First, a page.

Pigmented Purpuric Dermatosis Workup

Updated: Oct 09, 2020
  • Author: Darius Mehregan, MD; Chief Editor: Dirk M Elston, MD  more...
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Laboratory Studies

A complete blood cell count is necessary to exclude thrombocytopenia, and coagulation screening helps to exclude other possible causes of purpura.


Imaging Studies

Dermoscopy has been reported to be a useful tool for assisting the clinical diagnosis of pigmented purpuric dermatoses. [18, 19]


Other Tests

Capillary fragility may be assessed by the Hess test.



A skin biopsy helps to confirm the diagnosis of a pigmented purpuric eruption and aids in excluding cutaneous T-cell lymphoma, which in its early stages may closely mimic a pigmented purpuric dermatitis both clinically and histologically. [20]


Histologic Findings

Histologically, a perivascular infiltrate of lymphocytes and macrophages is centered on the superficial small blood vessels of the skin. Signs of endothelial cell swelling and narrowing of lumina may be seen, as demonstrated in the image below.

Endothelial cell swelling is a histologic feature Endothelial cell swelling is a histologic feature of capillaritis. This biopsy sample was obtained from a patient with lichen aureus.

The infiltrate is composed of predominantly CD4+ lymphocytes along with occasional CD1a+ dendritic cells. Plasma cells and neutrophils are occasionally present; the latter is not uncommon in lesions of itching purpura. Extravasation of red blood cells with marked hemosiderin deposition in macrophages is typically seen, as demonstrated in the image below. However, the degree of hemosiderin deposition may be variable, and it can be minimal in early lesions of itching purpura. [21]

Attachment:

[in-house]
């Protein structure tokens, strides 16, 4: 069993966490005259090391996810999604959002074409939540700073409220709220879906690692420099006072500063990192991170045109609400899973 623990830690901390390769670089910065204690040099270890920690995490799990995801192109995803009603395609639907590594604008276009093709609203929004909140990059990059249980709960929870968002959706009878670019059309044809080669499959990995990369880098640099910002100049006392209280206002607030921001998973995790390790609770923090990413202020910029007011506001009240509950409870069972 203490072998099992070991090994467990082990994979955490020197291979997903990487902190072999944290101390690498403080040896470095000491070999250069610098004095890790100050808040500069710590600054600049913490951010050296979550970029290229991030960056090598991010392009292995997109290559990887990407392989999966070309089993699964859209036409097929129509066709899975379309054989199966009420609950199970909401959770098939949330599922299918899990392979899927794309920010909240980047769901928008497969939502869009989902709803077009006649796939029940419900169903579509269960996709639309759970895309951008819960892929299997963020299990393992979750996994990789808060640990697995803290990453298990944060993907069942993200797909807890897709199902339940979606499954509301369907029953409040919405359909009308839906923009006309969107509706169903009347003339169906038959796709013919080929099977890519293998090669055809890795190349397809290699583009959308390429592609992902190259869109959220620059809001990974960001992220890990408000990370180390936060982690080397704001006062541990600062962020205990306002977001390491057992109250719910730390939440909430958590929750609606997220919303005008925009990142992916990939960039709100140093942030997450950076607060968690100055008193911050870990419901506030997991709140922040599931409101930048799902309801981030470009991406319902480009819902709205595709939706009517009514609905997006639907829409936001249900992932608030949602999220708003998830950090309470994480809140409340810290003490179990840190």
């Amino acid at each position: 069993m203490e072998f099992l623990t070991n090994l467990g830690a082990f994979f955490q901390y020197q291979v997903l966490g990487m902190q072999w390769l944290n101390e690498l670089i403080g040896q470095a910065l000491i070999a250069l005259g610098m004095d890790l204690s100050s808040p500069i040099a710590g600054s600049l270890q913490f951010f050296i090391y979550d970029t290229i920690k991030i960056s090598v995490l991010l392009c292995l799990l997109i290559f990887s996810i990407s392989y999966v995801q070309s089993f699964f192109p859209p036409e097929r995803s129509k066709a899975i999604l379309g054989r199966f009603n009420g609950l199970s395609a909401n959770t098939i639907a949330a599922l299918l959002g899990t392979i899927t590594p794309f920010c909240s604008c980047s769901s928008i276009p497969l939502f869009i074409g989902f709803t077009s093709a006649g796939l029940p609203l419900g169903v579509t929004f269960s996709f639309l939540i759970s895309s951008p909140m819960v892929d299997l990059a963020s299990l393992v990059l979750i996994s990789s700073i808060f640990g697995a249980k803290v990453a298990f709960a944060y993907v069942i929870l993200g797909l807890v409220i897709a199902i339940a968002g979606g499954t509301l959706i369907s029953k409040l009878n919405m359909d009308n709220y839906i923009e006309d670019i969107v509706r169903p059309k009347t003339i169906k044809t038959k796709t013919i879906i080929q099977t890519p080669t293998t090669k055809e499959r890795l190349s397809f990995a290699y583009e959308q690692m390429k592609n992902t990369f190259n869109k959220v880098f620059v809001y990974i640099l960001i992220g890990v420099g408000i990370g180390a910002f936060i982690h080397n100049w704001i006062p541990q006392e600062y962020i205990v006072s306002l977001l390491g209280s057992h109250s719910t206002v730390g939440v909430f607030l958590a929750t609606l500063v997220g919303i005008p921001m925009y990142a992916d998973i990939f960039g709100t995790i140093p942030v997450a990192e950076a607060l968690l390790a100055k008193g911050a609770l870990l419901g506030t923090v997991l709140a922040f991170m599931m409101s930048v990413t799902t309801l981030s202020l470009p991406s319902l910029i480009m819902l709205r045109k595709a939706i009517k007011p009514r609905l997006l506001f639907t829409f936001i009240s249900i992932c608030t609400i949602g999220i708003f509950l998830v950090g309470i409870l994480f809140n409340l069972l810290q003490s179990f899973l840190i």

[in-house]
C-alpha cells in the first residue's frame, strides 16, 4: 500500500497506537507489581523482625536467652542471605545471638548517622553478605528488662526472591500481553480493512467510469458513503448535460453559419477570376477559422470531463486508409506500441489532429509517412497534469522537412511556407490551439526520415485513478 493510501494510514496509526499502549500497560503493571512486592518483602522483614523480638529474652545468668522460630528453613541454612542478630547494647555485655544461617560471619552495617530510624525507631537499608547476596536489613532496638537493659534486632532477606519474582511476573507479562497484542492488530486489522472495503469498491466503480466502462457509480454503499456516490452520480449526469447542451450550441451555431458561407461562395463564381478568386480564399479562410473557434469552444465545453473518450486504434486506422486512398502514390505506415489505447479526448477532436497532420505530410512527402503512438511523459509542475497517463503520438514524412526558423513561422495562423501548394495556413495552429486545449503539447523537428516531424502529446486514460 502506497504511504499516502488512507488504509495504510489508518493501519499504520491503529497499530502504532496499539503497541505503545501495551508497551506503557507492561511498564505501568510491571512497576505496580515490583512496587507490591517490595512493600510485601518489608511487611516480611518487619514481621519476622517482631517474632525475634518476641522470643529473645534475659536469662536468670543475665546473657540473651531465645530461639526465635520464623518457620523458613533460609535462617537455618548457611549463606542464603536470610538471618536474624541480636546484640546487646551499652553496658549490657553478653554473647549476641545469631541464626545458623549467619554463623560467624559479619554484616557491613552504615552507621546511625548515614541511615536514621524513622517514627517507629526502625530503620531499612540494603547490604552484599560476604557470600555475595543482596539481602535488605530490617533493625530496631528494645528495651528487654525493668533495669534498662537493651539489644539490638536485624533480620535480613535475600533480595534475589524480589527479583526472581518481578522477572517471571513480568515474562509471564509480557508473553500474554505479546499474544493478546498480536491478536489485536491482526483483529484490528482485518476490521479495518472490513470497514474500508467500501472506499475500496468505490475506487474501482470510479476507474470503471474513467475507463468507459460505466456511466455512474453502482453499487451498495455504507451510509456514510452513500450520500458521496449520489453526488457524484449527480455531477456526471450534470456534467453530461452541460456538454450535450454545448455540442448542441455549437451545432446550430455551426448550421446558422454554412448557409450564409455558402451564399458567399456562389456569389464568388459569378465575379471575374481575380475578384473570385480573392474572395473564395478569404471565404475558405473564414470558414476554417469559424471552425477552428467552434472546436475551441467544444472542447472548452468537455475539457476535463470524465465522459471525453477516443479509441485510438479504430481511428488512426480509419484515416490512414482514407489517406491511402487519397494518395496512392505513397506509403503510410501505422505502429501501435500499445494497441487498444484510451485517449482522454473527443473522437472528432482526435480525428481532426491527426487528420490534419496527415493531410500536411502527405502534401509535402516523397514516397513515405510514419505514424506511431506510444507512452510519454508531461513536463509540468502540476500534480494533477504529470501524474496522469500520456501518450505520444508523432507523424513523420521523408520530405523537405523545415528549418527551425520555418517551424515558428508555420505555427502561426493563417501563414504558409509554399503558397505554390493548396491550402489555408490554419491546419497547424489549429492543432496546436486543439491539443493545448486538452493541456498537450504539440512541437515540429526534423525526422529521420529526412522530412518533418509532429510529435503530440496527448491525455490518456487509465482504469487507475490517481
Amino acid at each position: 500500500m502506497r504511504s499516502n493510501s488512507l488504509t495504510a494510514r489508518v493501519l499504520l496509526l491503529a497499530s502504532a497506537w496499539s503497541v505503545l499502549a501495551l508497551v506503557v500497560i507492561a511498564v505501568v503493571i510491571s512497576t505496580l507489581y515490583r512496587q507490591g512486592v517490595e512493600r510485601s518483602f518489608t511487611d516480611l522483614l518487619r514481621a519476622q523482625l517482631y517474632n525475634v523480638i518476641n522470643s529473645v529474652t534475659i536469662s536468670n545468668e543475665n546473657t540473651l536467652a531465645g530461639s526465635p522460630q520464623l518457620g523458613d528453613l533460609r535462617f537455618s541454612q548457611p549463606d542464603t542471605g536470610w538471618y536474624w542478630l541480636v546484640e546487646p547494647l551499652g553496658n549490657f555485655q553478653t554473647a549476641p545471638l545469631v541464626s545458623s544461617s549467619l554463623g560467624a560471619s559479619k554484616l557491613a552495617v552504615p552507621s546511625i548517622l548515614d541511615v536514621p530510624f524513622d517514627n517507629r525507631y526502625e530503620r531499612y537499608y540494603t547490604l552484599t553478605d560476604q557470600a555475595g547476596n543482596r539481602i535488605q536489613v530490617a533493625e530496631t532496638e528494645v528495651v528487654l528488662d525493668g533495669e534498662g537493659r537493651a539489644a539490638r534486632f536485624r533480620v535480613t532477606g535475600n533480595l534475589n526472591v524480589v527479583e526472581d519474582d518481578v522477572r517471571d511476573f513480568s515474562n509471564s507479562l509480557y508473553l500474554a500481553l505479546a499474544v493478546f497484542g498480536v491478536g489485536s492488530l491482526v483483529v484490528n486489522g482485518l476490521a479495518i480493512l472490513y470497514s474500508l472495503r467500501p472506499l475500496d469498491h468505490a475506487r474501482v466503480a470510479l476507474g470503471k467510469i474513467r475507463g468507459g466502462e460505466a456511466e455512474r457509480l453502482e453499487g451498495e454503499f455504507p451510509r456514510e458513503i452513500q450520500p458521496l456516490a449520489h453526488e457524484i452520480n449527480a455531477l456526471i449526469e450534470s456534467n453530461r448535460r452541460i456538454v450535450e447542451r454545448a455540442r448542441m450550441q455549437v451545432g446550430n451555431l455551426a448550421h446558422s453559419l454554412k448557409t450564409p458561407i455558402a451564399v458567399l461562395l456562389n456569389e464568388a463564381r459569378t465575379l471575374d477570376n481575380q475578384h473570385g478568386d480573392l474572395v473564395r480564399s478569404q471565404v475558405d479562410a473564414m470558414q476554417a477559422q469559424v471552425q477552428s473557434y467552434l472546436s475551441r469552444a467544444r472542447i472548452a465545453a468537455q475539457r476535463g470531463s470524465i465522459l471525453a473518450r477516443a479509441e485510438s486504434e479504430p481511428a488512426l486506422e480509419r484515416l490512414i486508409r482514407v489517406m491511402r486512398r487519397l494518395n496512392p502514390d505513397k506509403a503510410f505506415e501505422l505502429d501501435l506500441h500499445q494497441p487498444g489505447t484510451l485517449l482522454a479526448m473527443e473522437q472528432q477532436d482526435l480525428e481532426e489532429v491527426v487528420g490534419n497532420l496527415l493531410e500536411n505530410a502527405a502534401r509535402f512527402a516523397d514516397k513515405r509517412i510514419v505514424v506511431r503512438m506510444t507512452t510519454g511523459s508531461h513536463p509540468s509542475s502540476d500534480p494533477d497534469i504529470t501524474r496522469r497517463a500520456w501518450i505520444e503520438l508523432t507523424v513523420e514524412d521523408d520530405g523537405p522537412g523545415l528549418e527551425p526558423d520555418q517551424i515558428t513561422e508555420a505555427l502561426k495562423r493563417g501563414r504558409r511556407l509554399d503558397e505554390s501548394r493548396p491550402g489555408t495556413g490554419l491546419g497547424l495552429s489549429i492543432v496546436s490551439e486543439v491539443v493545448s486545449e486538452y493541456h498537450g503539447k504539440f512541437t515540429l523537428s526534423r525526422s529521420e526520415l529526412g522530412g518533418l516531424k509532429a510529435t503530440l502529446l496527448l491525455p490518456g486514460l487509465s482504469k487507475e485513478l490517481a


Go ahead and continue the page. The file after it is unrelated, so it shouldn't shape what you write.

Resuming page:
Hemosiderin deposition is seen in dermal macrophag Hemosiderin deposition is seen in dermal macrophages in this biopsy sample obtained from a patient with lichen aureus.

Histochemical staining with Perls stain and Fontana-Masson stain, to demonstrate iron (hemosiderin) and exclude melanin pigment respectively, may be helpful. Hemosiderin deposition in the dermis is more superficial in pigmented purpuric dermatitis than that seen in stasis dermatitis, which is a useful differentiating feature. Mild epidermal spongiosis and exocytosis of lymphocytes may be seen in all variants except lichen aureus, which, in general, tends to show a bandlike infiltrate separated from the epidermis by a thin rim of uninvolved collagen.

Kerns et al described an unusual variant of pigmented purpuric dermatoses, granulomatous pigmented purpura, in a 42-year-old white woman, and Wong et al reported 2 cases of a similar variant. [22, 23]